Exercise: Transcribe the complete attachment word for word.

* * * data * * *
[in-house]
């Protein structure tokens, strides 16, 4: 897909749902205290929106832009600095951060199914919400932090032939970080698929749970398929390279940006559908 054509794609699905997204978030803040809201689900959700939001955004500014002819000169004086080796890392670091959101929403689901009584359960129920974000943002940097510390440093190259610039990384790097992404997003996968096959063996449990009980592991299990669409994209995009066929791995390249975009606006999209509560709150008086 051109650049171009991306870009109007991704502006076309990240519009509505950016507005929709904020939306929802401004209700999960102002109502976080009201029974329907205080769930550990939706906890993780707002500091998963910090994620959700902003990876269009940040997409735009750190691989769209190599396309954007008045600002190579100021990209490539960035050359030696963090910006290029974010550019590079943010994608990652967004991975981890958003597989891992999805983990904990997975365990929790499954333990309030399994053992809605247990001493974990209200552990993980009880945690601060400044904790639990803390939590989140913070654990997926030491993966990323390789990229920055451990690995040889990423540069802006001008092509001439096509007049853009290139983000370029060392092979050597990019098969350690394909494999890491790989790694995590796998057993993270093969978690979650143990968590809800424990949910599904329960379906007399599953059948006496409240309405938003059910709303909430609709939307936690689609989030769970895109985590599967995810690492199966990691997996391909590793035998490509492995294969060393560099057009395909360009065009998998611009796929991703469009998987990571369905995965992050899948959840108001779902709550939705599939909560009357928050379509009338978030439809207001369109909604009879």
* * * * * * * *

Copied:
[in-house]
């Protein structure tokens, strides 16, 4: 897909749902205290929106832009600095951060199914919400932090032939970080698929749970398929390279940006559908 054509794609699905997204978030803040809201689900959700939001955004500014002819000169004086080796890392670091959101929403689901009584359960129920974000943002940097510390440093190259610039990384790097992404997003996968096959063996449990009980592991299990669409994209995009066929791995390249975009606006999209509560709150008086 051109650049171009991306870009109007991704502006076309990240519009509505950016507005929709904020939306929802401004209700999960102002109502976080009201029974329907205080769930550990939706906890993780707002500091998963910090994620959700902003990876269009940040997409735009750190691989769209190599396309954007008045600002190579100021990209490539960035050359030696963090910006290029974010550019590079943010994608990652967004991975981890958003597989891992999805983990904990997975365990929790499954333990309030399994053992809605247990001493974990209200552990993980009880945690601060400044904790639990803390939590989140913070654990997926030491993966990323390789990229920055451990690995040889990423540069802006001008092509001439096509007049853009290139983000370029060392092979050597990019098969350690394909494999890491790989790694995590796998057993993270093969978690979650143990968590809800424990949910599904329960379906007399599953059948006496409240309405938003059910709303909430609709939307936690689609989030769970895109985590599967995810690492199966990691997996391909590793035998490509492995294969060393560099057009395909360009065009998998611009796929991703469009998987990571369905995965992050899948959840108001779902709550939705599939909560009357928050379509009338978030439809207001369109909604009879």